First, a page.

Many people do not understand how or why fire is used to manage lands while others react to what they see as a destructive practice against plants and animals. Fire scars found in Arkansas tree rings reveal that fire historically swept through the region at least every five to eight years, prior to the 1930s.  During the 1930s, intensive fire suppression tactics were undertaken.  Now, more than 80 years of fire suppression, we have changed the ecosystem, making it more vulnerable to catastrophic natural disasters and diseases while reducing ecological diversity, niche spaces, and wildlife habitat. Adapting our forest and land management plans to allow for prescribed fire can help to re-establish a healthy ecosystem.

Prescribed fire is generally described as a strategically planned and carefully managed fire application used to accomplish specific conservation or land management objectives.   Prescribed fire objectives include lowering wildfire threats by reducing fuels such as dead trees and limbs, improving wildlife habitat, regenerating plants and trees, controlling vegetation such as non-native or invasive plants,and restoring ecosystems.

Benefits of Prescribed Burning, Fact Sheet, 2017

Each prescribed fire has a scientific plan prepared in advance that describes the objectives of the fire, fuels, planned size, map of the planned burn area, and the precise environmental conditions under which it will burn. Fire managers consider various environmental conditions before beginning a prescribed burn including air temperature, relative humidity, and winds. One tool some fire managers use is the Keetch-Byram Drought Index (KBDI), a drought scale ranging from 0 – 800 specifically designed to assess wildfire risk. The higher the number on the KBDI scale, the greater the threat of wildfires in a specific area.  A high threat of wildfires means prescribed fires should not be started.

During the wildfires in Gatlinburg, TN in November, the KBDI scale was over 600.  This means environmental conditions in Gatlinburg at the time such as low humidity, low soil moisture, low rainfall, and high winds indicated a very high risk of wildfire. The wildfire that burned through Gatlinburg ignited and expanded after two teenagers threw a lit match on the ground.  The resulting wildfire caused catastrophic damage and loss of life.  Currently, Northwest Arkansas is in the lowest range on the KBDI scale, meaning we generally have a low threat for wildfires and favorable conditions for land managers to safely complete prescribed burns. However, a final decision about whether or not to burn an area is always made on the day of the fire, based on specific conditions at the location of the prescribed fire.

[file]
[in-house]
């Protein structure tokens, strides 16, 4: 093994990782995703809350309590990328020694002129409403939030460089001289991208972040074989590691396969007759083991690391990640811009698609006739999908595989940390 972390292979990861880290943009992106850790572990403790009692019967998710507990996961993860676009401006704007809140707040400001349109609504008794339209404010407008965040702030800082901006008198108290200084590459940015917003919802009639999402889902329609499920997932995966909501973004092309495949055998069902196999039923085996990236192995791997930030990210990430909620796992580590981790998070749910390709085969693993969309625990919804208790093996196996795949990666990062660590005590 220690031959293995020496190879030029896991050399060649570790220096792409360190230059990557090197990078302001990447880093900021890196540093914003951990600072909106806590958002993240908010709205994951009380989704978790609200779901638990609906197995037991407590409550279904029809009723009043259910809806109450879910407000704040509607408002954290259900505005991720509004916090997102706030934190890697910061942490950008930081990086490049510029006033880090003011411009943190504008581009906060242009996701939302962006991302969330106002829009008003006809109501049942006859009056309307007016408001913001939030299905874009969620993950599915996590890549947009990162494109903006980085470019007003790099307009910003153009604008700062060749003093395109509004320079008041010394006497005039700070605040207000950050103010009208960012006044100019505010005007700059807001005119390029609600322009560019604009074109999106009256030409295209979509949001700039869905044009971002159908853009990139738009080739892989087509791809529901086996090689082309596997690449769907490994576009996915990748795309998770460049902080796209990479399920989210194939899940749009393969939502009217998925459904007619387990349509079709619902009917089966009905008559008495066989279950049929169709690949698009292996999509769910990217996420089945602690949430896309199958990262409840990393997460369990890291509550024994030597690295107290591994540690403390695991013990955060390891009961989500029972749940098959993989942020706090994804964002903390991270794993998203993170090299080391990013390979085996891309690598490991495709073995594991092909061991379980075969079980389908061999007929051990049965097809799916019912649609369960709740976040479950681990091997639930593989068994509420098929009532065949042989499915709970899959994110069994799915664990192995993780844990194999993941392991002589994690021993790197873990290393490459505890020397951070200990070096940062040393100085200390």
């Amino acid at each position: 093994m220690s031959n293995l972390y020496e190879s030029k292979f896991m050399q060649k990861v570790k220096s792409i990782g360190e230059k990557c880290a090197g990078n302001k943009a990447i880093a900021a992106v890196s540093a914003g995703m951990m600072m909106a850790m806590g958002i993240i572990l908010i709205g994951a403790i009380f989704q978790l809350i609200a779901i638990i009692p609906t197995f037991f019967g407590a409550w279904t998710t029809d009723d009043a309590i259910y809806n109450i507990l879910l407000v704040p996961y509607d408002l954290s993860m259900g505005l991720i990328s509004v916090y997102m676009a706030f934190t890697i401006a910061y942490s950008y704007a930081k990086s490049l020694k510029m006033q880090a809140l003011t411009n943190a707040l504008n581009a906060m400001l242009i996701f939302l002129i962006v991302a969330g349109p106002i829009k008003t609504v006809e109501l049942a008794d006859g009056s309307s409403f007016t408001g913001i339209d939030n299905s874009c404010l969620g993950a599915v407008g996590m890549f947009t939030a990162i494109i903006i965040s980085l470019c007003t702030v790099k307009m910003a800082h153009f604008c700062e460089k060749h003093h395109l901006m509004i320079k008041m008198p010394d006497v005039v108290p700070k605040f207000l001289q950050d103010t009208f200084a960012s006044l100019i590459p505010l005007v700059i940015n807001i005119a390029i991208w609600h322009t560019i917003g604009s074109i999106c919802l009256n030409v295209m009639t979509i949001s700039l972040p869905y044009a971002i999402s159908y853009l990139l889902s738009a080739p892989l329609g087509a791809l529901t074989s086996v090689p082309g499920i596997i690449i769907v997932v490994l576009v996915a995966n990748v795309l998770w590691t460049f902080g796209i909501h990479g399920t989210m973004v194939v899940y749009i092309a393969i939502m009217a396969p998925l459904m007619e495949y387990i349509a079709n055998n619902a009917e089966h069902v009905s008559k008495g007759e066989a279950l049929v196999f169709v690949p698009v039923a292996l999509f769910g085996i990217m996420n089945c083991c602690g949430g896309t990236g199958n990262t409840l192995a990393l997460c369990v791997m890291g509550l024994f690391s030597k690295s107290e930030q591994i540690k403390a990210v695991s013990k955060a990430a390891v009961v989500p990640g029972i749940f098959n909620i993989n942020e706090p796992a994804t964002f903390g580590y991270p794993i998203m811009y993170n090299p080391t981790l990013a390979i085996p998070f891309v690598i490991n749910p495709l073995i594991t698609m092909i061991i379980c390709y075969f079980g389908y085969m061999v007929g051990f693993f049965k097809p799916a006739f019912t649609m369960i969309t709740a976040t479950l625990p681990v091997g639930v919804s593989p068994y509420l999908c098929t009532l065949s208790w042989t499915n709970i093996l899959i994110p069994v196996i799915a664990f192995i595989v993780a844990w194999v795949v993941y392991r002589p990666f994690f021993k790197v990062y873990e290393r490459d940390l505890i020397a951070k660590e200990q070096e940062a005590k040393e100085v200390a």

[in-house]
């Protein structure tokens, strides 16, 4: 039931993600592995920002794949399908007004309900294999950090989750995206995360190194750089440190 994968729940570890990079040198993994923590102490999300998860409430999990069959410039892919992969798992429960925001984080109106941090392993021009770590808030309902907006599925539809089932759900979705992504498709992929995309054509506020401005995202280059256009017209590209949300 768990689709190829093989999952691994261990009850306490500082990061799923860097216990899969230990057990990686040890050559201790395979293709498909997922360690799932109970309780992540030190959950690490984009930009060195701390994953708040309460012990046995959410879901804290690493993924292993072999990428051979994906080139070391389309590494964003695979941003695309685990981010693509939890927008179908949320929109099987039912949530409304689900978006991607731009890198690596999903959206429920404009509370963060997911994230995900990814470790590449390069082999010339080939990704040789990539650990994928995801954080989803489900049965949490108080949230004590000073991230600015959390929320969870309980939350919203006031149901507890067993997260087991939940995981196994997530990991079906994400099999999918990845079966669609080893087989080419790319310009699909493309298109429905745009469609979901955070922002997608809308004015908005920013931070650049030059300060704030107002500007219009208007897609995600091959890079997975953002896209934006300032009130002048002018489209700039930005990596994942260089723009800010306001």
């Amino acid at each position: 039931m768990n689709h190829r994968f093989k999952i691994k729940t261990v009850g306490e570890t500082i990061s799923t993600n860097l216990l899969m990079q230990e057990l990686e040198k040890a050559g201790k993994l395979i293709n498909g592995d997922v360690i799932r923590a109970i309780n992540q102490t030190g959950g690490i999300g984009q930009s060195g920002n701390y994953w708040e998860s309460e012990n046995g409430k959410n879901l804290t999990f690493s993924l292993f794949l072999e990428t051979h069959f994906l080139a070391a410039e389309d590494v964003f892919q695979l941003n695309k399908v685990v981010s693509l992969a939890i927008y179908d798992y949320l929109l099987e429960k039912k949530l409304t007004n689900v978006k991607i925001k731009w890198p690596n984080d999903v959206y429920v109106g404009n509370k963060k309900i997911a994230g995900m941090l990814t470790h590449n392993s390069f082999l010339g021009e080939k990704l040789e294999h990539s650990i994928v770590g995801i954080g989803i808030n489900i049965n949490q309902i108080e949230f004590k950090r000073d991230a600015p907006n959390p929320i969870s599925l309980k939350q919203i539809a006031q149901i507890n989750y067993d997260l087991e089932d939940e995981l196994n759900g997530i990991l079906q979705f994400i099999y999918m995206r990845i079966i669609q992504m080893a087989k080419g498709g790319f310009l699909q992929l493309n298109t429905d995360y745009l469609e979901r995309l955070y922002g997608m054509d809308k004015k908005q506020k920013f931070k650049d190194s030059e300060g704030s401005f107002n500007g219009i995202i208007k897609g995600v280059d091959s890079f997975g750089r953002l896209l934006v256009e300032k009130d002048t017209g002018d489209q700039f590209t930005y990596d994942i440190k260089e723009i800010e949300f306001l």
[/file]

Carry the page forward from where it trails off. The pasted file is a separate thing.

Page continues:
Prescribed fire is not limited to public lands and is allowed on private land.  However, prescribed fires should only be done by trained individuals under the right conditions to reduce any chance of a prescribed fire turning into a wildfire.  Remember, the difference between a prescribed fire and a wildfire is control.  Trained professionals have the knowledge and experience to manage a prescribed fire.  Before deciding to use prescribed fire as a management tool, we recommend landowners get a forest management plan, available for free by contacting the Arkansas Forestry Commission.

Once you identify prescribed fire as practice for your land, you will want to seek help in preparing a prescribed fire plan, identifying individuals to assist you on the day you plan to burn, and contacting appropriate agencies.  You will find several links below that provide critical information about doing prescribed fires in Arkansas including a sample plan, agency contacts, and potential personnel who are trained in prescribed fires.  Also, our colleagues at the Beaver Watershed Alliance occasionally conduct workshops on prescribed fire. Regardless of whether you plan to use prescribed fire on your property or you simply want to learn more about the science of fire, you can help promote managing our watershed for healthy forests and healthy land.

Prescribed Fire Resources

Arkansas Prescribed Fire Network – The Arkansas Prescribed Fire Network is a cooperative project of the Arkansas Prescribed Fire Council. The purpose of the Network is to provide accurate information on the use and benefits of prescribed fire in Arkansas, provide a place where people can come to find information, post photos, learn about training and equipment locations, and find help getting their own prescribed fires accomplished safely and effectively.

This is a great resource for specific information for prescribed fire planning and contacts.

GoodFires – and sister website are part of a 13-state effort to strengthen appreciation for our precious natural lands, as well as to promote understanding of and support for the key role played by prescribed fire.

Why We Burn: Prescribed Burning as a Management Tool – Publication FSA-5009 by the University of Arkansas Division of Agriculture Cooperative Extension Service

Fire Prescriptions for Maintenance and Restoration of Native Plant Communities – Publication F-2878 by Oklahoma State University Cooperative Extension Service

Fire: US Drought Portal within the National Integrated Drought Information Systems – Has several resources for tracking drought and fire risk